It seems only fitting on the day after needing earmuffs against a cold wind at Doran Beach that I should be baking on a hilltop in Healdsburg. It must be spring.
Unfortunately, one of the experiences is trail at a 45% slope, straight up a hill. This is not an easy walk though if you travelled all the trails and spurs, it would be just over 2 miles.
The advantages to Healdsburg Ridge are a walk among a variety of oaks, meadows with wildflowers and not much people traffic.
The trail starts off from Arabian Way near Parkland Farms in a grassy spot under the oaks. After skirting a busy swarm of insects, we went left. The trail is dirt and gently rises. In a short time we went past a muddy Fox Pond on a trail that was sometimes soggy. At the wetter areas there are buckeyes, ferns and reeds. In the drier spots there are Black Oak, Madrone, bays and coyote bush.
Throughout the walk we saw lots of poison oak (some of it flowering) and rattlesnake grass. The hillside across the pond was distinctly purple, which we soon found out was vetch and Blue-eyed Grass. We took a spur off the trail and climbed to Fox Pond Overlook.
While stopping to catch my breath on this jaunt, I noticed yellow Mule Ears, anise, clover and Manzanita. I also caught a view with layers of mountains looking to the west. It was getting warmer. The insects were very vocal about liking the heat. I’m afraid my verbal utterances were more whining.
At the hilltop, we could hear Hwy 101 and see the housing development. So the view which was part way up the hill was better. If only I’d known, because the main trail went back up another hill and I needed all my strength.
The excellent map that I got from LandPaths (who oversee this property now owned by the City of Healdsburg and the Open Space District) indicated about two 40’ elevations changes. It felt like 140’ and in a very short distance. My kingdom for a switchback!
When I could notice my surroundings, I saw oaks and a few pines. The oaks provided welcome shade on some of the path, though I tried to hurry past a Manzanita with a very busy crowd of bees. On the ridge was a lovely meadow with some popcorn flowers. Trees, mostly Black Oaks, blocked any view and unfortunately we could hear Hwy 101 again.
We came to another short spur called Russian River Overlook. (By direct route this is less than 7/10ths of a mile from where we started.) The view was worth a stop under the cool shade of large oaks.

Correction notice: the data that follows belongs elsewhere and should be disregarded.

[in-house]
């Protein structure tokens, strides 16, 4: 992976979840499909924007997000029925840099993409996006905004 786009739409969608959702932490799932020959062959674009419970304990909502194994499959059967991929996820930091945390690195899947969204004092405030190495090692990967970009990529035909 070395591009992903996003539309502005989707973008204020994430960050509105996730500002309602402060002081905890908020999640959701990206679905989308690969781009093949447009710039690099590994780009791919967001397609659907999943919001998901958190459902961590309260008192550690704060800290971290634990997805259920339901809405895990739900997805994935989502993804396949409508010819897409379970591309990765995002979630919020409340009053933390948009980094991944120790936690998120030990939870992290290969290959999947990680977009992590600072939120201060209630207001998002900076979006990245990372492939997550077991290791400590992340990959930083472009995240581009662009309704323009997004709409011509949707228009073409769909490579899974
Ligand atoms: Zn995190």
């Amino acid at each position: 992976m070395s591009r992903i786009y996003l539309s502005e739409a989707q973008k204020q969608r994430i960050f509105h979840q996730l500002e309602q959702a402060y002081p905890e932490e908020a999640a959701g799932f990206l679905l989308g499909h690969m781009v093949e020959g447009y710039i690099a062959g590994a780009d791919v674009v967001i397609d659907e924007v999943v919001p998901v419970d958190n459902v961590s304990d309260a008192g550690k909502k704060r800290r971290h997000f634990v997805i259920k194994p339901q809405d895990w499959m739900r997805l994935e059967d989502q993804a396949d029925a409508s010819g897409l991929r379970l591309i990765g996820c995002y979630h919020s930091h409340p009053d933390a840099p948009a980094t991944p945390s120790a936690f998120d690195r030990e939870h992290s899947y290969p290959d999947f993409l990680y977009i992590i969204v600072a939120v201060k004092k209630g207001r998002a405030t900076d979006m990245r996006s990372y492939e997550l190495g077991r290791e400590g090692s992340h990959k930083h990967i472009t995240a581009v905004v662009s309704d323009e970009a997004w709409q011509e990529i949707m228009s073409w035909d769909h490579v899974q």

Back to the main trail it becomes a wide paved road and goes down briefly and then it splits to a path going downhill and one leading to a loop on top of the ridge. We took the Blue Oak Trail, a narrow dirt trail, to the right. It’s true to its name with lots of Blue Oaks, some Live Oak and Manzanita. In a relaxing filtered light, we walked finding a few Suncups and Douglas Iris.
In less than a quarter of a mile, we came to Serpentine Trail. This is in a level meadow full of wildflowers. We were stunned. Goldfields dominated with a yellow carpet, but there were two kinds of Owl Clover (basically purple and yellow), Suncups, and delicate little Linanthus. Probably Serpentine Linanthus as Serpentine (California’s state rock) showed through the double car tracks that marked the trail. As we went along the mix of flowers changed. Towards the end of this part of the trail was lots of Larkspur and more butterflies. You could look in any direction and in any place on the trail with delight. I saw several good wallpaper designs.
Back on the paved path, we headed downhill on All the Oaks Trail. It was a painful downhill and while I could ignore the heat by gawking at flowers in the meadow, it hit me full on now. Our walk of just over 2 miles was taking almost 2 hours. Mike was ready to return to see the wildflowers again. I wasn’t so sure.
See you on the trail!
2013 Update – these trails are much improved – they did put in a zig-zag. The wildflowers are great in spring. Visit our March 2013 trip.
Photos by Mike Millar
Directions: North of Healdsburg. Turn off of Healdsburg Ave onto Parkland Farms Boulevard. In ¾ mile turn right on Bridal Path. There are some marked parking spaces. The trailhead is at the east end of Arabian Way.
Dogs: The paved paths are open to dogs on leash. However we saw several people with dogs on the other trails. While I don’t think dogs enjoy walking on hot pavement, I wondered about the ticks and poison oak along the narrower trails. Locals seem to have created their own paths and dogs are part of that. Update 2016: dogs on leash okay, but watch out for poison oak and ticks.
Wheelchairs: Nope. Even if you could get to the paved parts, you’d have to have a fantastic motor and brakes to navigate the steepness.
Here’s a link to a short video that KRCB did about this park. The text says it’s easy, but easy only in shortness.
Food: We had a fine lunch at Healdsburg Bar & Grill. Sundays with summer-like weather are busy. There was a short wait, but the people-watching is entertaining.